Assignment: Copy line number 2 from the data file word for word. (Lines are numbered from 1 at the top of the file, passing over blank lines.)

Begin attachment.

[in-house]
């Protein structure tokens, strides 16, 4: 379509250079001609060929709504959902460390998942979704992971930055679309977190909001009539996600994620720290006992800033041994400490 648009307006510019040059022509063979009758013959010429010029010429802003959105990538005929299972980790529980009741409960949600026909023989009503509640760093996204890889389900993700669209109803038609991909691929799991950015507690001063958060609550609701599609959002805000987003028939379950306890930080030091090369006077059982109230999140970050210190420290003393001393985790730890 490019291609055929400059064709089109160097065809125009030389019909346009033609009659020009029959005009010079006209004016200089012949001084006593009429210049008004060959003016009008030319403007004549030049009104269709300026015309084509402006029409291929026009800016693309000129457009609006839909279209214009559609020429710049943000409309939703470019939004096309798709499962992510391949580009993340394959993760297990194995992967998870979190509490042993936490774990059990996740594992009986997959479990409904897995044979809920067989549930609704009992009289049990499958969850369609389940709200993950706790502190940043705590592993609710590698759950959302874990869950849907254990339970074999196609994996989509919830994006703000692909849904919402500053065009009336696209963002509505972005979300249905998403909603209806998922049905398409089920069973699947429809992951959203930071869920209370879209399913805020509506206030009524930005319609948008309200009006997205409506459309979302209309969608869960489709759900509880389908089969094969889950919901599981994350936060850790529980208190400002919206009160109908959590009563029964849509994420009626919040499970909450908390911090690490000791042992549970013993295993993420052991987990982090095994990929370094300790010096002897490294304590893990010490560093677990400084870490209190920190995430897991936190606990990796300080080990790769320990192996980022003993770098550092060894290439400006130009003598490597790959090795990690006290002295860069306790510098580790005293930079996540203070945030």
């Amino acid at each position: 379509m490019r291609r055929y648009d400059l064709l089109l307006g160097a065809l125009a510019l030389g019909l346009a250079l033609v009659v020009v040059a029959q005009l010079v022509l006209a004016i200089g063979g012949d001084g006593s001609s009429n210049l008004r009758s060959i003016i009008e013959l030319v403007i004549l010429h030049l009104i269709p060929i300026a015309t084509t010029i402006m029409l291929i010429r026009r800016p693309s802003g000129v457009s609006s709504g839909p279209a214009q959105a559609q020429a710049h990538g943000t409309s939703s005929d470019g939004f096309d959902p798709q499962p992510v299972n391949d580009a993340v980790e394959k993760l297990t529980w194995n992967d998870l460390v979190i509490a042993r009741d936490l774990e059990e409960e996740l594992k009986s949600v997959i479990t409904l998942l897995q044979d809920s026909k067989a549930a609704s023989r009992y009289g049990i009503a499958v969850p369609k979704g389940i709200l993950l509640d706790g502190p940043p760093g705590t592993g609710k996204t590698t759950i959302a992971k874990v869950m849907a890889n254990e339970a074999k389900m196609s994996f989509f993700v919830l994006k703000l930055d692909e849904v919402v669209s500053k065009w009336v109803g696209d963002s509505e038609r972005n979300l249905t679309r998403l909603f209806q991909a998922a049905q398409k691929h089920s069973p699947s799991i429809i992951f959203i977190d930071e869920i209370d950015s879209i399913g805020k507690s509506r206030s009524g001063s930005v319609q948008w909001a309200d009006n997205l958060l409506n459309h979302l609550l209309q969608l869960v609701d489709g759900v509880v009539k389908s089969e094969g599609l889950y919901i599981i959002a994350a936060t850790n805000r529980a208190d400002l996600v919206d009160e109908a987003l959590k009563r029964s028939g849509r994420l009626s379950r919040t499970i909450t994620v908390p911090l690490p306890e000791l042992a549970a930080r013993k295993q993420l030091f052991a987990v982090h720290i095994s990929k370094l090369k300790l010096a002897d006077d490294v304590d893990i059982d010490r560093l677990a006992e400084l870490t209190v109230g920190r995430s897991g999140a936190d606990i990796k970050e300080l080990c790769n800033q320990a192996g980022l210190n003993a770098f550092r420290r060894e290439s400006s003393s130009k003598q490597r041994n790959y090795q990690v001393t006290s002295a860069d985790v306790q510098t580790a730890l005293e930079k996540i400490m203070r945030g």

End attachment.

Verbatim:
């Protein structure tokens, strides 16, 4: 379509250079001609060929709504959902460390998942979704992971930055679309977190909001009539996600994620720290006992800033041994400490 648009307006510019040059022509063979009758013959010429010029010429802003959105990538005929299972980790529980009741409960949600026909023989009503509640760093996204890889389900993700669209109803038609991909691929799991950015507690001063958060609550609701599609959002805000987003028939379950306890930080030091090369006077059982109230999140970050210190420290003393001393985790730890 490019291609055929400059064709089109160097065809125009030389019909346009033609009659020009029959005009010079006209004016200089012949001084006593009429210049008004060959003016009008030319403007004549030049009104269709300026015309084509402006029409291929026009800016693309000129457009609006839909279209214009559609020429710049943000409309939703470019939004096309798709499962992510391949580009993340394959993760297990194995992967998870979190509490042993936490774990059990996740594992009986997959479990409904897995044979809920067989549930609704009992009289049990499958969850369609389940709200993950706790502190940043705590592993609710590698759950959302874990869950849907254990339970074999196609994996989509919830994006703000692909849904919402500053065009009336696209963002509505972005979300249905998403909603209806998922049905398409089920069973699947429809992951959203930071869920209370879209399913805020509506206030009524930005319609948008309200009006997205409506459309979302209309969608869960489709759900509880389908089969094969889950919901599981994350936060850790529980208190400002919206009160109908959590009563029964849509994420009626919040499970909450908390911090690490000791042992549970013993295993993420052991987990982090095994990929370094300790010096002897490294304590893990010490560093677990400084870490209190920190995430897991936190606990990796300080080990790769320990192996980022003993770098550092060894290439400006130009003598490597790959090795990690006290002295860069306790510098580790005293930079996540203070945030």